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There should be no corruption in Korea`s largest fighter jet project

There should be no corruption in Korea`s largest fighter jet project

Posted March. 31, 2015 07:25,   


Korea Aerospace Industries (KAI) has been selected for the KFX fighter program to build an indigenous fighter, which is the largest weapons development project costing 18 trillion won (16.2 billion U.S. dollars) in Korean history. The goal is to develop 120 new fighters that are KF-16 class or better and deploy them by 2032, replacing aging fighters that are almost 40 years old. The new fighters will be equipped with steal capabilities as well as cutting-edge radars and navigation equipment. If the program is successfully completed, both the defense industry and the aerospace industry could expect a giant leap forward but not without obstacles. If the program is mired in corruption, it could deal a blow to Korea’s defense.

The KFX program – to be jointly developed by KAI and Lockheed Martin - costs almost 8.7 trillion won (7.87 billion dollars) for development alone. Although the domestic aircraft manufacturer has experiences such as Jet Trainer T-50s and Surion transport helicopters, and production facilities, there are concerns over its capability to develop cutting-edge fighter jets. Success depends on whether it can obtain the core technology of Lockheed Martin smoothly with the approval of the U.S. government. It is also important to finance the tremendous project cost. Many programs to introduce indigenous weapons, which were pursued as part of efforts to seek independence in defense, caused controversy over capabilities and safety due to corruption allegations in the past. This should never happen again.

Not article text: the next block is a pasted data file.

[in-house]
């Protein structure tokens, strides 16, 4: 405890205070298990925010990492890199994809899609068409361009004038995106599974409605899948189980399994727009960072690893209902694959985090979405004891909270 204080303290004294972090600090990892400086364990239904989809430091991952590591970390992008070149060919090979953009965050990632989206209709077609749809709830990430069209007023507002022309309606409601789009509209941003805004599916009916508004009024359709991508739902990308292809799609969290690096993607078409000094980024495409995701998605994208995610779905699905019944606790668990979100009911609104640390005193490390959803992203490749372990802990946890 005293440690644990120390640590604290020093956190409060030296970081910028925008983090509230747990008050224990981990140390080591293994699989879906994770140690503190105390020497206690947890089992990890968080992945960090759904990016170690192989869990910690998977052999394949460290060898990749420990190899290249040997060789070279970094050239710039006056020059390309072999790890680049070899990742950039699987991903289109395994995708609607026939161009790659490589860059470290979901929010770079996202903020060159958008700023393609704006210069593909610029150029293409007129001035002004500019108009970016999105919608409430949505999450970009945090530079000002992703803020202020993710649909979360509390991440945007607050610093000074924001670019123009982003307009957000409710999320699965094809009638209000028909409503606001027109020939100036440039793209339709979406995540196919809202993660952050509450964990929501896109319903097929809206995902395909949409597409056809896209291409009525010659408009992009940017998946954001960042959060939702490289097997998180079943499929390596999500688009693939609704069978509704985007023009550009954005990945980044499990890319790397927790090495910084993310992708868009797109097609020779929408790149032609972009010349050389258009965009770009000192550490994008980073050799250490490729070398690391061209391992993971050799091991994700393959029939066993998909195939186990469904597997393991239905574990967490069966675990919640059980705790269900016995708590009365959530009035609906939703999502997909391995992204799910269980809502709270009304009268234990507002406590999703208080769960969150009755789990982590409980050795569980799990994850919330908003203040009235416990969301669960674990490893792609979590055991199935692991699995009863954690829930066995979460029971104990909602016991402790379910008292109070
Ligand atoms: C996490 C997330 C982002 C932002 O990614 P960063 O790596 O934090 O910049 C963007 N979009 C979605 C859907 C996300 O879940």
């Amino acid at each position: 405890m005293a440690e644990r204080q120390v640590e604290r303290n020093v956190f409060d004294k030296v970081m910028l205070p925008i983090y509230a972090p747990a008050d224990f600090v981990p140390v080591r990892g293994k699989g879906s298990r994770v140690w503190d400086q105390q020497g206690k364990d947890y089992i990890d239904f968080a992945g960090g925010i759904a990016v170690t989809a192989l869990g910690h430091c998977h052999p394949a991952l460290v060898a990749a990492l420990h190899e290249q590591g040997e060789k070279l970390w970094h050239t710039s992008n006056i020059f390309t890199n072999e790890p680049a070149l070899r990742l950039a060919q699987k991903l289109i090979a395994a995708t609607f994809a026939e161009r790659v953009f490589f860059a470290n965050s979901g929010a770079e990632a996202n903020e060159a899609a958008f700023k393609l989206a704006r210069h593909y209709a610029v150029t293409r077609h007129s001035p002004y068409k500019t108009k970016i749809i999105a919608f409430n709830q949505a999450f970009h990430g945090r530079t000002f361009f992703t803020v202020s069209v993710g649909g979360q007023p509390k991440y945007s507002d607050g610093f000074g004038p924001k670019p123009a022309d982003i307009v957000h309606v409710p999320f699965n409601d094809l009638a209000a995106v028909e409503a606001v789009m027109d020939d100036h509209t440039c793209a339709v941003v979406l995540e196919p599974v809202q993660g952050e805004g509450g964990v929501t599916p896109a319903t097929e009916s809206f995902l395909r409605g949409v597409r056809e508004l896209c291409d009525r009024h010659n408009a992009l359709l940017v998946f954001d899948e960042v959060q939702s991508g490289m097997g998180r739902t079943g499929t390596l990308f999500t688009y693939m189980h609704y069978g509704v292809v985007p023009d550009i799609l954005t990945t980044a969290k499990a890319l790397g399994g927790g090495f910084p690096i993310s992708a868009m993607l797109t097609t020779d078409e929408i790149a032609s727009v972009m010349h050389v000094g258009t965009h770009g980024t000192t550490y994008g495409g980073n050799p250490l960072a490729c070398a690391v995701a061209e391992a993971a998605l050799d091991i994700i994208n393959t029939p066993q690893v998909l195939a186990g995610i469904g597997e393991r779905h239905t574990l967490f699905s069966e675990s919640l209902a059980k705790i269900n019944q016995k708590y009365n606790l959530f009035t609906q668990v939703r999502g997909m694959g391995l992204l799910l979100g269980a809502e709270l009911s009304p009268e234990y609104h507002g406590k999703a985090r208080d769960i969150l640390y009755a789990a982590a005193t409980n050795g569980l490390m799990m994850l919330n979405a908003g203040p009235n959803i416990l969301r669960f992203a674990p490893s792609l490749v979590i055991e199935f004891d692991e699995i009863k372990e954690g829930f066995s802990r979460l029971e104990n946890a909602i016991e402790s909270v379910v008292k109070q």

Although KAI is selected as the preferred bidder in a fair process, the Board of Audit and Inspection is investigating on suspicion of corruption. It is suspected to have used gift certificates worth around three billion won (2.71 million dollars) to lobby the Air Force and politicians, and created a slush fund for lobbying worth around one billion won (904,000 dollars) in foreign exchange profits. KAI denies the allegations, but the suspicions need to be investigated to enhance the transparency of the KFX project.

A joint investigation team for probing defense corruption cases is working on the documents in the secret container of Ilgwang Gongyoung Chairman Lee Gyu-tae who received 115.4 billion won (104.3 million dollars) for brokering the adoption of the Electronic Warfare Training System (EWTS) for the Air Force. The military claims that the KFX project could create 13.2 trillion won (11.94 billion dollars) in production and generate some 60,000 jobs. However, it is doubtful whether the project can be completed without corruption problems at a time when a series of corruption cases are unveiled. The project can be successful only when it is proceeded with the determination that there will never be an investigation into a corruption scandal involving the project.